Country blues brothers Sam & Walker Tuten look like good prospects for a major label pact, considering their songwriting skills, winning way with harmonies, notably “Hallelujah” and “Time Was a Song,” and youthful good looks. As one scribe succinctly stated, “they’re bringing back classic country twang with a twist,” and poignantly singing, “They say life’s what you make it/I wanna make a little life with you . . .” Both majored in finance at University of Georgia before heading to Nashville and introducing themselves via a 2016 four-song EP “Southern Sunrise,” boasting their single “Sarah.” Yet another female song is their newest: “Monica.” According to Sam, “During our senior year in college, we took a trip to Costa Rica where I met a girl . . .” Oh yeah, and her name’s “Monica,” whose beauty inspired a first-rate single.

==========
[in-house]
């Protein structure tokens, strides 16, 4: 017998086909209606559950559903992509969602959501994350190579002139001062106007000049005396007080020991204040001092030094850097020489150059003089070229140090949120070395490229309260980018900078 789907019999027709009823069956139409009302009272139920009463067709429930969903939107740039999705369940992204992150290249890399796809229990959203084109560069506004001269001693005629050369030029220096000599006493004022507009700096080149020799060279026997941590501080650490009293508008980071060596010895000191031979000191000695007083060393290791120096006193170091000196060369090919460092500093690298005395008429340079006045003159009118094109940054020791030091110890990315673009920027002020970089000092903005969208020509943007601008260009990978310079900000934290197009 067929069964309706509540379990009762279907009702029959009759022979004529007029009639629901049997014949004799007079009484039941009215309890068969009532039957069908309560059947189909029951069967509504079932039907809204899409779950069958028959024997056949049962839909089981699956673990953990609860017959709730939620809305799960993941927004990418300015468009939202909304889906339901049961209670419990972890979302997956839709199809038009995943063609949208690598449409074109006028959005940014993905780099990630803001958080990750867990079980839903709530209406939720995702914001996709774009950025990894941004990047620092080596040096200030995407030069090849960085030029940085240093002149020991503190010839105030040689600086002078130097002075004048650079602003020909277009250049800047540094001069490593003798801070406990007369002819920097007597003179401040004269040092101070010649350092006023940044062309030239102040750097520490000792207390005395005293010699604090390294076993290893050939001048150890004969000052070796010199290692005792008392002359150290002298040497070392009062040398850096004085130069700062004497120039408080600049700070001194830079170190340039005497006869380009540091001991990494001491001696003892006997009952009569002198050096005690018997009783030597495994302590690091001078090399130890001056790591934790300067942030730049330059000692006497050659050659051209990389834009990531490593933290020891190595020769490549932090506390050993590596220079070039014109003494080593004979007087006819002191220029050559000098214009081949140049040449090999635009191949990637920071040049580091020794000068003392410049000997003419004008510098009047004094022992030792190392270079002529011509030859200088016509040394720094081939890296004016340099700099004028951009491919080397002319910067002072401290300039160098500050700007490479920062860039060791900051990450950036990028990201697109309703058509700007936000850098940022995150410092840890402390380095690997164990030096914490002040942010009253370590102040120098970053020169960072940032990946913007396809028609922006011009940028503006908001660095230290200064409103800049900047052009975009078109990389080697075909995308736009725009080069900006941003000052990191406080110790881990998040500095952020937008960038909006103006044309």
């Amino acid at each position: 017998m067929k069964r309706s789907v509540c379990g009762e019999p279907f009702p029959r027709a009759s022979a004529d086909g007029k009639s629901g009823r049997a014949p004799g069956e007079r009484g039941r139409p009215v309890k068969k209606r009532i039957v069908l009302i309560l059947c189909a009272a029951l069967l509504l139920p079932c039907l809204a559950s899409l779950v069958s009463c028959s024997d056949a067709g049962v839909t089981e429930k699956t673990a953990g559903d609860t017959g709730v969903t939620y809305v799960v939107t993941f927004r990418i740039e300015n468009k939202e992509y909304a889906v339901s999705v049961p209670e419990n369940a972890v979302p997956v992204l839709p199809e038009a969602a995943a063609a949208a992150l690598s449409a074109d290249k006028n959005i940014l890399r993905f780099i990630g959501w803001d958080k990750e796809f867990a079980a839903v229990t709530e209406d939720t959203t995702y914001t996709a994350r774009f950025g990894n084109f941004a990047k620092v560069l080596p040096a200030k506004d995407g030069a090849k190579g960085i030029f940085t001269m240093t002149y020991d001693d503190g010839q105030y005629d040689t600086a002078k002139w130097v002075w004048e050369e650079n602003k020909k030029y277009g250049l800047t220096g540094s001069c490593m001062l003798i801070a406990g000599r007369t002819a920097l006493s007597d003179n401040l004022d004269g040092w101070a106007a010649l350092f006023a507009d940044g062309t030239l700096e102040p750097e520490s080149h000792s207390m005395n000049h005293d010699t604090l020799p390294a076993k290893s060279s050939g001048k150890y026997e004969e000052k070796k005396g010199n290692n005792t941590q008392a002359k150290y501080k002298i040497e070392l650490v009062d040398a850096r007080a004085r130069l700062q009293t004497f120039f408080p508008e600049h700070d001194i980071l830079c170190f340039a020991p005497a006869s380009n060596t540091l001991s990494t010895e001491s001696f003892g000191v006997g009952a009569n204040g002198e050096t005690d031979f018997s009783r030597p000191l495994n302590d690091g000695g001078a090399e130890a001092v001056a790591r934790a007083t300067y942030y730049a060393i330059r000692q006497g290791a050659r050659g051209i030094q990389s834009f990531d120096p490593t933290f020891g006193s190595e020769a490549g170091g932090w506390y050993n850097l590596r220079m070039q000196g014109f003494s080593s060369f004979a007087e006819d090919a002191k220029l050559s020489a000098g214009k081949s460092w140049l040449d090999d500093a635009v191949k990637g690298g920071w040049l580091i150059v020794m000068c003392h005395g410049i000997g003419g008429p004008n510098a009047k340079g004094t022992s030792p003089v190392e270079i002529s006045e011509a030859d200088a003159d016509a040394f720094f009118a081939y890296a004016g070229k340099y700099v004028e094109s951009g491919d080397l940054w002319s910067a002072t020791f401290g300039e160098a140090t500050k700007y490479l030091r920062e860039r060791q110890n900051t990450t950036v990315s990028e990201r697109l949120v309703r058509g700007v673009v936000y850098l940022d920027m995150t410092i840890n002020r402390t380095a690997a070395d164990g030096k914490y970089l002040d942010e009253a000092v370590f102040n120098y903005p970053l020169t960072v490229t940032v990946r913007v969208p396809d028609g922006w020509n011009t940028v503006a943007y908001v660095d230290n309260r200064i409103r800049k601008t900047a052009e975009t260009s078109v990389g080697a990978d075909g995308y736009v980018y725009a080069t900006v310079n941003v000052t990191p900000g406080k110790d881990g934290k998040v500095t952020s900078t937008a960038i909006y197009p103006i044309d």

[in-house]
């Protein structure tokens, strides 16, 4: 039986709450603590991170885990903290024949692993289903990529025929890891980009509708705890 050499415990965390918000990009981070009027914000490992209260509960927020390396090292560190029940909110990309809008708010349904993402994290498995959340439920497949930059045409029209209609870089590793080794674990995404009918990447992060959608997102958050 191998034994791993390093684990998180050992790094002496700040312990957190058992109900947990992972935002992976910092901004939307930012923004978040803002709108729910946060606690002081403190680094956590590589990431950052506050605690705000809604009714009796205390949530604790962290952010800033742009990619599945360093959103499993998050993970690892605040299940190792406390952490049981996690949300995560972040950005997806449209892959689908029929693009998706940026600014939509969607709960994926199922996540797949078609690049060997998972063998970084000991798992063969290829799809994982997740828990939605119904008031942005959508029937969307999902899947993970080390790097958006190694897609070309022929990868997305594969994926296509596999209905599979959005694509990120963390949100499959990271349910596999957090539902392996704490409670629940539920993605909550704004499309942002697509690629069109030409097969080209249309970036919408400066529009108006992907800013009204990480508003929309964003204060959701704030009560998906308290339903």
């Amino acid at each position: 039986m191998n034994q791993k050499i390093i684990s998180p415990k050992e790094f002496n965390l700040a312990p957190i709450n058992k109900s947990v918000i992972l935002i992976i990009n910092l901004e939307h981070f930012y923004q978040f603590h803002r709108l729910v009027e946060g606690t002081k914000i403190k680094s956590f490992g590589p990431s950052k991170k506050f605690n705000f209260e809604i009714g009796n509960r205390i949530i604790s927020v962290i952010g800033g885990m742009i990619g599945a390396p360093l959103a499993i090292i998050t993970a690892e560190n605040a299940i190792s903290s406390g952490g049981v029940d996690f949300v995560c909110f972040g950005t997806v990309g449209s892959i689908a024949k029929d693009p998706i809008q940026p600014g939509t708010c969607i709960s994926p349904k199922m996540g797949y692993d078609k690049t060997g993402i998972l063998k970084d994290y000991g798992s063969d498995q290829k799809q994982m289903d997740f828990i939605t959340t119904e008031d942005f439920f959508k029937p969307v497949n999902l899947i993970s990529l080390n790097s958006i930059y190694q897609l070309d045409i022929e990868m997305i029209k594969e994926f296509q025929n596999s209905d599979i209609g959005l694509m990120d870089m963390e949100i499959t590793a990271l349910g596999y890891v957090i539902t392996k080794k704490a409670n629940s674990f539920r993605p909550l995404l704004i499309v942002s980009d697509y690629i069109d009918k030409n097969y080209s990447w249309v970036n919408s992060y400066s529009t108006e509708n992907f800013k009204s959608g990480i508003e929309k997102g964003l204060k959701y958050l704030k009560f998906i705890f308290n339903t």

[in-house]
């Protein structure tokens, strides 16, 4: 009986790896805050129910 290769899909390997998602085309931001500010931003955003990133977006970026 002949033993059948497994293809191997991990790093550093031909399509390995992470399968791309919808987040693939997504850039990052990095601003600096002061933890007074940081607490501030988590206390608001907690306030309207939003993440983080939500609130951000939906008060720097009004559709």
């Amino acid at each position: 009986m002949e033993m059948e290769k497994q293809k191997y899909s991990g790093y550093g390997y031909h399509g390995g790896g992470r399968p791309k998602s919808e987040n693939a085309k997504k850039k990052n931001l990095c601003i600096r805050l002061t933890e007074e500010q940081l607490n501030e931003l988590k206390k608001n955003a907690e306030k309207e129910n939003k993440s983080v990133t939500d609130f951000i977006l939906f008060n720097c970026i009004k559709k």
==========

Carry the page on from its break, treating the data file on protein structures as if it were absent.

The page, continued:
Prior to our departure, tall blonde Kalsey Kulyk, a newlywed cheered on by groom Eric Ethridge, has quite a tale to tell. Sharing the stage was co-host Snyder, an impressive 6’6” song-plugger, who wished a “Happy Birthday” to our birthday boy Steve. Rob (seen above) also sang us a new song, “If I Could Do It All Over Again,” then confided he’s been co-writing again with Luke. Hopefully their results may adorn another Combs’ CD.
Rob’s learned not to rush things. Admittedly disappointed Luke delayed “She’s Got The Best Of Me” until his fourth album, now Rob believes it was for the best. Following up Combs’ hits “Hurricane,” “When It Rains, It Pours,” “One Number Away,” gave it just the right traction needed for their co-write to score really big.